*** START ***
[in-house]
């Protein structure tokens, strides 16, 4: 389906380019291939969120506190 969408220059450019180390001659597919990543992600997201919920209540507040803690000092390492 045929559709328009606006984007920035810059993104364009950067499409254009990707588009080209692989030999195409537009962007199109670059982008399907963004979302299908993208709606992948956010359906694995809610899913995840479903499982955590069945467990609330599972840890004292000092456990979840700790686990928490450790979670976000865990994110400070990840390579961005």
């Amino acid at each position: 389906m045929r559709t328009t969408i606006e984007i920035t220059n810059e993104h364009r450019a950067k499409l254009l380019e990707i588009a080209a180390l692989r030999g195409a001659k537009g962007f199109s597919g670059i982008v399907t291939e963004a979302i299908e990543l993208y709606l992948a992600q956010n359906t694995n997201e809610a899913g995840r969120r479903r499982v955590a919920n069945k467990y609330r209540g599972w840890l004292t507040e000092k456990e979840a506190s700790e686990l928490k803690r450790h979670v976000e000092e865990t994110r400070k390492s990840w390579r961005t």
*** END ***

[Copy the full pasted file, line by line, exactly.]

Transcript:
[in-house]
């Protein structure tokens, strides 16, 4: 389906380019291939969120506190 969408220059450019180390001659597919990543992600997201919920209540507040803690000092390492 045929559709328009606006984007920035810059993104364009950067499409254009990707588009080209692989030999195409537009962007199109670059982008399907963004979302299908993208709606992948956010359906694995809610899913995840479903499982955590069945467990609330599972840890004292000092456990979840700790686990928490450790979670976000865990994110400070990840390579961005």
């Amino acid at each position: 389906m045929r559709t328009t969408i606006e984007i920035t220059n810059e993104h364009r450019a950067k499409l254009l380019e990707i588009a080209a180390l692989r030999g195409a001659k537009g962007f199109s597919g670059i982008v399907t291939e963004a979302i299908e990543l993208y709606l992948a992600q956010n359906t694995n997201e809610a899913g995840r969120r479903r499982v955590a919920n069945k467990y609330r209540g599972w840890l004292t507040e000092k456990e979840a506190s700790e686990l928490k803690r450790h979670v976000e000092e865990t994110r400070k390492s990840w390579r961005t």